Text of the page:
Northwest kids learn about dairy

WHATCOM COUNTY, Wash.– Whatcom County Dairy Women and Whatcom Farm Friends held the 16th Annual Milk Makers Fest recently along with many other volunteers and sponsors.

More than 1,700 first grade students in 64 classes from Whatcom County schools and some 350 teachers/chaperones participated in the event. “They all had a wonderful time learning about the dairy industry,” said Cheryl I. DeHaan, WFF community education program manager in Lynden, Wash.

 “Thank you so much for a wonderful, milk makers experience. My class learned so much,” said Anne Franzmann, of Birchwood Elementary School. 

“Wow!  We had such a wonderful time at the Milk Makers Fest. Every station was fantastic and all the volunteers were amazing. It is such a wonderful experience,” said Gayle O’Malley, Columbia Elementary School.

DeHaan said their approximately 40 daily volunteers had a great time as well! There were two sessions daily, with 12 classrooms visiting six stations during the nearly two-hour “tour” of the dairy farm. A group leader greets the classroom, tags each student with a color tag, and leads this group from station to Station. Station leaders shared their part of the dairy industry at the various stations, DeHaan explained.

In the milking parlor, students saw a real cow, “Trista,”  up close and personal. They  got a chance to feel the machine pulsation as they learn about the daily milking procedure.  Here they also have the opportunity to “milk” our model cow “Twister.”  

When they visit the calf and health care station, they see different breeds of dairy animals and learn about raising and caring for them from calves, to heifers, to joining the milking string.

The “Circle of Farming” takes the students through a day at the dairy. They learn about how everything that happens on the farm is dependent upon something else. A cow needs to eat a nutritionally balanced diet including grass, silage and grains. She also drinks a lot of water each day. Her manure is not a waste but is used as fertilizer to grow more feed for the cow. And along with that fertilizer, water is used to irrigate and increase crop yields. All this contributes to producing that wonderful end product we enjoy – milk.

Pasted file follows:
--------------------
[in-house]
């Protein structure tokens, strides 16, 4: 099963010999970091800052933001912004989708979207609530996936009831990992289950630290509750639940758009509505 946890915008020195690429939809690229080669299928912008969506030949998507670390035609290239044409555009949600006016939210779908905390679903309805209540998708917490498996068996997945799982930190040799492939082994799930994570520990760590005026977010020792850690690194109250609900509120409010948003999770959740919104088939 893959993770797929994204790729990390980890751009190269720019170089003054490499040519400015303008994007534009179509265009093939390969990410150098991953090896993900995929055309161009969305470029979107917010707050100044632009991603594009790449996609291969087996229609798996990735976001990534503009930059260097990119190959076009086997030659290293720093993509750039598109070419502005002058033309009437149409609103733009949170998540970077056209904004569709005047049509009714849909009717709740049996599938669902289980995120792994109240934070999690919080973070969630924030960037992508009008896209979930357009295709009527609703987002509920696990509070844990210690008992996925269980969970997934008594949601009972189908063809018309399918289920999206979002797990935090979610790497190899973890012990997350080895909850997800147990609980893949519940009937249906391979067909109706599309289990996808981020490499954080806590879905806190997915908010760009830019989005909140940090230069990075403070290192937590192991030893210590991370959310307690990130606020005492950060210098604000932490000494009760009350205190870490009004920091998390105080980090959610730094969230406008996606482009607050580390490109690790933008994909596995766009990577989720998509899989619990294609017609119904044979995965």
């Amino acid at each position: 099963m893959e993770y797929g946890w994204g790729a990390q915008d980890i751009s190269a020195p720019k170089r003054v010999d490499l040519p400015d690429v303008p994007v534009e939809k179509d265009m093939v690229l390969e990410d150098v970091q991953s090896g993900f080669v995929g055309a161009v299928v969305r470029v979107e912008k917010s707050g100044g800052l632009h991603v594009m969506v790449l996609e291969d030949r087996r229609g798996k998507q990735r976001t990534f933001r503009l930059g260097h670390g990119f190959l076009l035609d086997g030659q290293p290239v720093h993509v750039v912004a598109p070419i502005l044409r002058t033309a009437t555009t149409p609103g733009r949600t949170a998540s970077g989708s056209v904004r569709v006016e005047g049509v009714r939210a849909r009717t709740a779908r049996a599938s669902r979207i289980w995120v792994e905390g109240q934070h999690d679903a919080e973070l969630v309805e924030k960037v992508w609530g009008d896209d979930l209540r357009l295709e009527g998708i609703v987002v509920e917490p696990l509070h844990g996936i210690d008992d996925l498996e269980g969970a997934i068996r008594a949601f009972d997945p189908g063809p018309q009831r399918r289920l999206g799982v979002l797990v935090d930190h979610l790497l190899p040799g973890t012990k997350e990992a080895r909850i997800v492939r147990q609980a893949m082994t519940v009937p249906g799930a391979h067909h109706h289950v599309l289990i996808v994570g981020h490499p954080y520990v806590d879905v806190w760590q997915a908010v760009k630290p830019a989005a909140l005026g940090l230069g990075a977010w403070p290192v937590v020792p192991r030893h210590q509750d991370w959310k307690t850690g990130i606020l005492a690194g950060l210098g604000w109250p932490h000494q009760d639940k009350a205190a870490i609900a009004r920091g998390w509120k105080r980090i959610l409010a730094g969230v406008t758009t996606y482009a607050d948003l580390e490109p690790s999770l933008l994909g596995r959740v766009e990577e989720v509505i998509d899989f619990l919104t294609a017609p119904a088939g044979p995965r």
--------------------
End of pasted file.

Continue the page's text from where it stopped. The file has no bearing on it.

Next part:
The kids get to see and smell a variety of feed products. At the dairy products station, The dairy ambassador treats each student to a single-serve chocolate milk and shares nutrition information with the students in a fun and interactive way. As they sing along, they learn how chocolate milk can fit into a well-balanced diet and help build strong bones and teeth. The students are introduced to many different farm animals and pets in the giant Straw Maze. They also enjoy a tractor pulled wagon ride while on a scavenger hunt, searching for things a farmer might come in contact with each day like boots, coveralls and wildlife. 

“The goal is to introduce the students and consumers to a little piece of Whatcom County agriculture,” DeHaan said. “As society becomes further and further removed from food and fiber production it’s important for farmers to tell their story. The community needs to know that the food they eat doesn’t just miraculously appear on their store shelves.”

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